Changing the law on prostitution
Sir, – Dan O’Brien proffers his characteristically economistic vision of human relations to intervene in the debate surrounding legislation to criminalise the purchase of sex (Business Opinion, August 23rd). He bolsters his arguments with reference to a recent critique of the proposed legislation by Eilís Ward which questioned the evidence base for the planned changes. Critiques such as Ward’s remind us of the necessity of appropriately nuanced public debate; they may point to the need for more and better research. They may even – I don’t know – lead us to conclude that the legislation as currently set out provides an inadequate basis upon which to advance the rights and dignity of those working in prostitution.
But it is quite a leap from this to serve up, as O’Brien does, the tired liberal cliche about “two consenting adults” while remaining wilfully blind to the socio-economic conditions under which such consent is often offered. – Yours, etc,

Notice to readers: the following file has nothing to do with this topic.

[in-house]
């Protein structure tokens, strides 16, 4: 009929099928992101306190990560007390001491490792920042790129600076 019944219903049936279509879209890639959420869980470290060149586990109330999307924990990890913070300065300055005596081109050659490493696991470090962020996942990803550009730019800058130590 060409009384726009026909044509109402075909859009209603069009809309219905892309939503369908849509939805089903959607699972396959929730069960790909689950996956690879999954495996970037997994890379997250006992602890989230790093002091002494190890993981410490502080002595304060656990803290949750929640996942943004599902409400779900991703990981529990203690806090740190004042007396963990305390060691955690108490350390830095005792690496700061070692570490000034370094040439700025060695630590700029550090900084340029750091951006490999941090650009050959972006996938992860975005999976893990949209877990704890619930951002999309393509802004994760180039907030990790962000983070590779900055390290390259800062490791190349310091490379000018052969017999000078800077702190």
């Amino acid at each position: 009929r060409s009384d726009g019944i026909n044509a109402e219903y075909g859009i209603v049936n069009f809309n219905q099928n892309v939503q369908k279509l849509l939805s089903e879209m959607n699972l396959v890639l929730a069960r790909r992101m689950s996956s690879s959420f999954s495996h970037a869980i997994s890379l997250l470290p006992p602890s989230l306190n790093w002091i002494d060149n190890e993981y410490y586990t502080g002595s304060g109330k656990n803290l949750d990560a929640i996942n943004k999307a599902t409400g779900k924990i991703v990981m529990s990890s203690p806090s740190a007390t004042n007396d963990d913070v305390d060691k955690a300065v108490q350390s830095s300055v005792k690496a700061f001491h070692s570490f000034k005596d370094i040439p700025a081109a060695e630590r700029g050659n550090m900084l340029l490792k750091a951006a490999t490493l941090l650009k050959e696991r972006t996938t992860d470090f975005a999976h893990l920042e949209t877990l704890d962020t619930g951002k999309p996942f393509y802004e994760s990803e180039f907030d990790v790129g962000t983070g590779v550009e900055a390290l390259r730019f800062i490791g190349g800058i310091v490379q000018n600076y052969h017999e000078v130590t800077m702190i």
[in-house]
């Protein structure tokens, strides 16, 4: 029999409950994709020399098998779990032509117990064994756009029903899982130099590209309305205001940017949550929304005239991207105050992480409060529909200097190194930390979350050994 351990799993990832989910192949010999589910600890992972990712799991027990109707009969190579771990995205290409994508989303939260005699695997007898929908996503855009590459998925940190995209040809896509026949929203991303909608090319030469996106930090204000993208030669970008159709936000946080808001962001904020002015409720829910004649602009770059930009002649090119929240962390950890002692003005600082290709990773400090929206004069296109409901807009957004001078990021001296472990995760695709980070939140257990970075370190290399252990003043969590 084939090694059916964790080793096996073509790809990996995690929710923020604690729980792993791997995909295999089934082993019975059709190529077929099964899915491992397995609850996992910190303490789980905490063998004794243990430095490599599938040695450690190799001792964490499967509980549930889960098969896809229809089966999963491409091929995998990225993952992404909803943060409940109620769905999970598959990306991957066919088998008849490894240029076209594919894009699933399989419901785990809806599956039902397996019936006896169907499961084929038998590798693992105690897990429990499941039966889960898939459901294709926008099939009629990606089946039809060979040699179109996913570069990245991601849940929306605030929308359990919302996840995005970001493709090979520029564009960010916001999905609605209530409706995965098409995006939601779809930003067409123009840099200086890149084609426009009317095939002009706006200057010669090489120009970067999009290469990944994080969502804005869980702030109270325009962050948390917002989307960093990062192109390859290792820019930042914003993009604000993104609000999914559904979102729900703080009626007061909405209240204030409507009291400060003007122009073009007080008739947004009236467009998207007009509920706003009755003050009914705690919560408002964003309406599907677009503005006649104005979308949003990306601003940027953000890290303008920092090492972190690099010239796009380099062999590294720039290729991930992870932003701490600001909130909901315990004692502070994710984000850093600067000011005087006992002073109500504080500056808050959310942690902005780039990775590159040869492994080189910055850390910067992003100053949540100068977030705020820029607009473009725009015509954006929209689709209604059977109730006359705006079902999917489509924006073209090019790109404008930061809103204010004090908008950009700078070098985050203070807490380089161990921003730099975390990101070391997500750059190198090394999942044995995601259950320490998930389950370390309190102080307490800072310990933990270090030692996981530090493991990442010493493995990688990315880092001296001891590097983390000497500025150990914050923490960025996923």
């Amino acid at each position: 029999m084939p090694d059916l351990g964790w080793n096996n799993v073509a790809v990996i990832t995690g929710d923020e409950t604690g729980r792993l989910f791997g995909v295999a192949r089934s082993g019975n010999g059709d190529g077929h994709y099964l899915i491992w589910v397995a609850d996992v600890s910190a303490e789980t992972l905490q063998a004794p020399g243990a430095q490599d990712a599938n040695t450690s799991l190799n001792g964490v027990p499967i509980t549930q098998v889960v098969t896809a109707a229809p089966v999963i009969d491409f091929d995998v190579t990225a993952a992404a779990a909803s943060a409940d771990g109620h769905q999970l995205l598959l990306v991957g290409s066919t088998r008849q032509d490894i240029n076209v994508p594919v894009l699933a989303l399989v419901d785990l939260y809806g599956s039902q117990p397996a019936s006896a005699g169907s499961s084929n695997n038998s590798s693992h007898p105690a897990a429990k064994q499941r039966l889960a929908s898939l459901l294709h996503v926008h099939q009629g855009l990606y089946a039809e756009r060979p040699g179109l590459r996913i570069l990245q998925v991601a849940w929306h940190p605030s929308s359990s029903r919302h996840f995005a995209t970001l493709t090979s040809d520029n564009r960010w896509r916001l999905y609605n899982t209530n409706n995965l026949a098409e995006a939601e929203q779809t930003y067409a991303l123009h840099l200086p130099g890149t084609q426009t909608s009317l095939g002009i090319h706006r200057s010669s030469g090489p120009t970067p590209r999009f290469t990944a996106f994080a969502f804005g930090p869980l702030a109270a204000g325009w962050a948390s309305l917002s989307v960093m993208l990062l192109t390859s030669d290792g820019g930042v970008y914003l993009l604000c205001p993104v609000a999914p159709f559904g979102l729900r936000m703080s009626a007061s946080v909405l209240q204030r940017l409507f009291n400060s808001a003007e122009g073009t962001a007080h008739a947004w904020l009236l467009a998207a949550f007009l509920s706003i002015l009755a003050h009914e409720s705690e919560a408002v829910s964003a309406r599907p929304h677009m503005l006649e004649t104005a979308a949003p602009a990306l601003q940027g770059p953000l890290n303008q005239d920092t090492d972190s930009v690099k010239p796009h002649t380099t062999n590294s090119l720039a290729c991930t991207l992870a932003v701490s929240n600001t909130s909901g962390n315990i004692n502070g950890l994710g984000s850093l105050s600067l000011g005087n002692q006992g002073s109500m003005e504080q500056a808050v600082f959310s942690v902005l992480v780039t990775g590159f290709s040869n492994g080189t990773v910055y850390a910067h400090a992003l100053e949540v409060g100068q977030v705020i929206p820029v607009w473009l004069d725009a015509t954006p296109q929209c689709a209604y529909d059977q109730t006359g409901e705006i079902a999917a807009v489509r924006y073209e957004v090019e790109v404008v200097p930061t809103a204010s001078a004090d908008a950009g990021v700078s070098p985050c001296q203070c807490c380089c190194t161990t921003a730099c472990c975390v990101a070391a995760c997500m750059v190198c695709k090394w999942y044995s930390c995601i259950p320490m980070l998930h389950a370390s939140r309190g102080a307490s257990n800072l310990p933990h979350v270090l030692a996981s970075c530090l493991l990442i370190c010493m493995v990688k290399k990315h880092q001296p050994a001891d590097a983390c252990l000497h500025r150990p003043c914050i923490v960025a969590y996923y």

Sir, – I couldn’t disagree more with Dan O’Brien’s arguments on prostitution (Business Opinion, August 23rd). He does seem to understand that prostitution is a world built on sexual violence and criminality. However, treating that form of sexual abuse like any other business is a fundamental thinking error. His reliance on Dr Eilís Ward’s article is also flawed. She did not dismantle the argument for criminalising the users of prostitution. All she did was debate statistical data-gathering methodologies, which is far from the same thing.
The most effective way to make an impact on prostitution is to reduce the demand for it. Without customers there is no trade, as anyone in business knows. If users have to think twice about the legal implications of using prostitution that will certainly affect their behaviour. This works in the same way that someone who wants to light up a cigarette in a pub has to consider if it’s worth risking a fine for the momentary pleasure of a nicotine hit. The smoking ban has been a spectacularly successful health policy. Criminalising the users of the sex industry could be just as important in improving the health of the women and girls who are victims of this form of sexual exploitation.
Prostitution is not like any other business and cannot be treated in that way. It needs to discouraged, not facilitated or sanitised and certainly not exploited for potential tax revenue, as O’Brien suggests. – Yours, etc,
Child Welfare Consultant,
Kilmainham, Dublin 8.